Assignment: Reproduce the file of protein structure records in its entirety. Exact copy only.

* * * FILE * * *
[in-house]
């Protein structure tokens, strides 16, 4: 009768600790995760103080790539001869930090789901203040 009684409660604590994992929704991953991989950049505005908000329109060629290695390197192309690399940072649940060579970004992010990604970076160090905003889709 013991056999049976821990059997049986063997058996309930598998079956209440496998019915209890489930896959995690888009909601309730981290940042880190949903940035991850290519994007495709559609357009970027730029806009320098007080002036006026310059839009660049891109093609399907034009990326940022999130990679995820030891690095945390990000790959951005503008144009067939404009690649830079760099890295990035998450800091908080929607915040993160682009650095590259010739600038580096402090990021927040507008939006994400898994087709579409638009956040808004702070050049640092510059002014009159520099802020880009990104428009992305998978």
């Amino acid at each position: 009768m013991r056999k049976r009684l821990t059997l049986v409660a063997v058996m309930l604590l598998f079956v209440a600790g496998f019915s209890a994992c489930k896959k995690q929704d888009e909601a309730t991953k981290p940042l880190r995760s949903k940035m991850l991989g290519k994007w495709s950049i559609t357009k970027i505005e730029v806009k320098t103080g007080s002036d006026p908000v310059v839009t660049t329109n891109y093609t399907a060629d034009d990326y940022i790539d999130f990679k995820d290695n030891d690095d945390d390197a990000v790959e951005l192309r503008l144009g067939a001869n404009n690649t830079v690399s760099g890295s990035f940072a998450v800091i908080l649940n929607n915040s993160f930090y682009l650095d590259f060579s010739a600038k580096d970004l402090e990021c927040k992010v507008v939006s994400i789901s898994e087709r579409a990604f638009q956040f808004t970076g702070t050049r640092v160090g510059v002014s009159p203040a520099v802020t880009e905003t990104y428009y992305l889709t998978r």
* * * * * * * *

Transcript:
[in-house]
């Protein structure tokens, strides 16, 4: 009768600790995760103080790539001869930090789901203040 009684409660604590994992929704991953991989950049505005908000329109060629290695390197192309690399940072649940060579970004992010990604970076160090905003889709 013991056999049976821990059997049986063997058996309930598998079956209440496998019915209890489930896959995690888009909601309730981290940042880190949903940035991850290519994007495709559609357009970027730029806009320098007080002036006026310059839009660049891109093609399907034009990326940022999130990679995820030891690095945390990000790959951005503008144009067939404009690649830079760099890295990035998450800091908080929607915040993160682009650095590259010739600038580096402090990021927040507008939006994400898994087709579409638009956040808004702070050049640092510059002014009159520099802020880009990104428009992305998978």
């Amino acid at each position: 009768m013991r056999k049976r009684l821990t059997l049986v409660a063997v058996m309930l604590l598998f079956v209440a600790g496998f019915s209890a994992c489930k896959k995690q929704d888009e909601a309730t991953k981290p940042l880190r995760s949903k940035m991850l991989g290519k994007w495709s950049i559609t357009k970027i505005e730029v806009k320098t103080g007080s002036d006026p908000v310059v839009t660049t329109n891109y093609t399907a060629d034009d990326y940022i790539d999130f990679k995820d290695n030891d690095d945390d390197a990000v790959e951005l192309r503008l144009g067939a001869n404009n690649t830079v690399s760099g890295s990035f940072a998450v800091i908080l649940n929607n915040s993160f930090y682009l650095d590259f060579s010739a600038k580096d970004l402090e990021c927040k992010v507008v939006s994400i789901s898994e087709r579409a990604f638009q956040f808004t970076g702070t050049r640092v160090g510059v002014s009159p203040a520099v802020t880009e905003t990104y428009y992305l889709t998978r």